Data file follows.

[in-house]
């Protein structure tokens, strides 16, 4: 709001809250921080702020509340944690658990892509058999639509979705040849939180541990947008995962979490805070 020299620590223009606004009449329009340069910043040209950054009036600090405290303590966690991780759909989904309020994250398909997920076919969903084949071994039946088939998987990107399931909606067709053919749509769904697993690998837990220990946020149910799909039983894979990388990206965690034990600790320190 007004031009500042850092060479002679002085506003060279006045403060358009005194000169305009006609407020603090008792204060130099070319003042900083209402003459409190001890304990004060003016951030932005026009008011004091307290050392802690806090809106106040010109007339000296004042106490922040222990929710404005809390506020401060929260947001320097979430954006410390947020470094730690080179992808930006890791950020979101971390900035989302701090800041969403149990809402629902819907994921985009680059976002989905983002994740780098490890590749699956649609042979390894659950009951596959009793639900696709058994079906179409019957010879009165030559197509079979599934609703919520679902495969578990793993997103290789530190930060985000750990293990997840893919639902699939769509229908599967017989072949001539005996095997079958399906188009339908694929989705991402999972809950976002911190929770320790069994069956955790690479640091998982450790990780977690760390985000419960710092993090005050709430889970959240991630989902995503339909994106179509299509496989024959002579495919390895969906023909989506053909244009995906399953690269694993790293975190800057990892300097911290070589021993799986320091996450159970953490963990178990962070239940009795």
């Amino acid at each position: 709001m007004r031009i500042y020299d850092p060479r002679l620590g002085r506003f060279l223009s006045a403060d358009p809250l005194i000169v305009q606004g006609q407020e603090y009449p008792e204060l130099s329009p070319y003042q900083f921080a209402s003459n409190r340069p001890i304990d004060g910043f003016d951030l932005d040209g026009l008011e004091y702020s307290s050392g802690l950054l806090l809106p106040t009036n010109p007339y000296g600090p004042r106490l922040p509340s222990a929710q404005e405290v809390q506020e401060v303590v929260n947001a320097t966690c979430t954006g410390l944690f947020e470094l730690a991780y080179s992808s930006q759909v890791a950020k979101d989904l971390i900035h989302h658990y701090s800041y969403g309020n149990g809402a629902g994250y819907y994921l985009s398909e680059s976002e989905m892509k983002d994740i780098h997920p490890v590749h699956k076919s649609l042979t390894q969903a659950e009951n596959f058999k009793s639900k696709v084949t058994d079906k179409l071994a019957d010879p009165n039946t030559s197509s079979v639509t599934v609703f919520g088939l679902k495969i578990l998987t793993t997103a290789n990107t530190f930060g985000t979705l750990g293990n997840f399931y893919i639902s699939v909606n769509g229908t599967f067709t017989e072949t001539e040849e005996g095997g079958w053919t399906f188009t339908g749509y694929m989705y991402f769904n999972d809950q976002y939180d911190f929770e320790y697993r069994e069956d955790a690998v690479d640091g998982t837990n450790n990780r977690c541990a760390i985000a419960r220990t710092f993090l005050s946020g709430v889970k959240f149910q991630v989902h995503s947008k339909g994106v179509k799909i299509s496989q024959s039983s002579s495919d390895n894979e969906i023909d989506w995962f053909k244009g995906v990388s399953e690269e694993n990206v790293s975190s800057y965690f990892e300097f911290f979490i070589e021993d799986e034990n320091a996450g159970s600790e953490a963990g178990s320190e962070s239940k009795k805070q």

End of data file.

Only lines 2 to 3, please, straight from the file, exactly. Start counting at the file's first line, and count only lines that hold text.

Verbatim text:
């Protein structure tokens, strides 16, 4: 709001809250921080702020509340944690658990892509058999639509979705040849939180541990947008995962979490805070 020299620590223009606004009449329009340069910043040209950054009036600090405290303590966690991780759909989904309020994250398909997920076919969903084949071994039946088939998987990107399931909606067709053919749509769904697993690998837990220990946020149910799909039983894979990388990206965690034990600790320190 007004031009500042850092060479002679002085506003060279006045403060358009005194000169305009006609407020603090008792204060130099070319003042900083209402003459409190001890304990004060003016951030932005026009008011004091307290050392802690806090809106106040010109007339000296004042106490922040222990929710404005809390506020401060929260947001320097979430954006410390947020470094730690080179992808930006890791950020979101971390900035989302701090800041969403149990809402629902819907994921985009680059976002989905983002994740780098490890590749699956649609042979390894659950009951596959009793639900696709058994079906179409019957010879009165030559197509079979599934609703919520679902495969578990793993997103290789530190930060985000750990293990997840893919639902699939769509229908599967017989072949001539005996095997079958399906188009339908694929989705991402999972809950976002911190929770320790069994069956955790690479640091998982450790990780977690760390985000419960710092993090005050709430889970959240991630989902995503339909994106179509299509496989024959002579495919390895969906023909989506053909244009995906399953690269694993790293975190800057990892300097911290070589021993799986320091996450159970953490963990178990962070239940009795």
């Amino acid at each position: 709001m007004r031009i500042y020299d850092p060479r002679l620590g002085r506003f060279l223009s006045a403060d358009p809250l005194i000169v305009q606004g006609q407020e603090y009449p008792e204060l130099s329009p070319y003042q900083f921080a209402s003459n409190r340069p001890i304990d004060g910043f003016d951030l932005d040209g026009l008011e004091y702020s307290s050392g802690l950054l806090l809106p106040t009036n010109p007339y000296g600090p004042r106490l922040p509340s222990a929710q404005e405290v809390q506020e401060v303590v929260n947001a320097t966690c979430t954006g410390l944690f947020e470094l730690a991780y080179s992808s930006q759909v890791a950020k979101d989904l971390i900035h989302h658990y701090s800041y969403g309020n149990g809402a629902g994250y819907y994921l985009s398909e680059s976002e989905m892509k983002d994740i780098h997920p490890v590749h699956k076919s649609l042979t390894q969903a659950e009951n596959f058999k009793s639900k696709v084949t058994d079906k179409l071994a019957d010879p009165n039946t030559s197509s079979v639509t599934v609703f919520g088939l679902k495969i578990l998987t793993t997103a290789n990107t530190f930060g985000t979705l750990g293990n997840f399931y893919i639902s699939v909606n769509g229908t599967f067709t017989e072949t001539e040849e005996g095997g079958w053919t399906f188009t339908g749509y694929m989705y991402f769904n999972d809950q976002y939180d911190f929770e320790y697993r069994e069956d955790a690998v690479d640091g998982t837990n450790n990780r977690c541990a760390i985000a419960r220990t710092f993090l005050s946020g709430v889970k959240f149910q991630v989902h995503s947008k339909g994106v179509k799909i299509s496989q024959s039983s002579s495919d390895n894979e969906i023909d989506w995962f053909k244009g995906v990388s399953e690269e694993n990206v790293s975190s800057y965690f990892e300097f911290f979490i070589e021993d799986e034990n320091a996450g159970s600790e953490a963990g178990s320190e962070s239940k009795k805070q």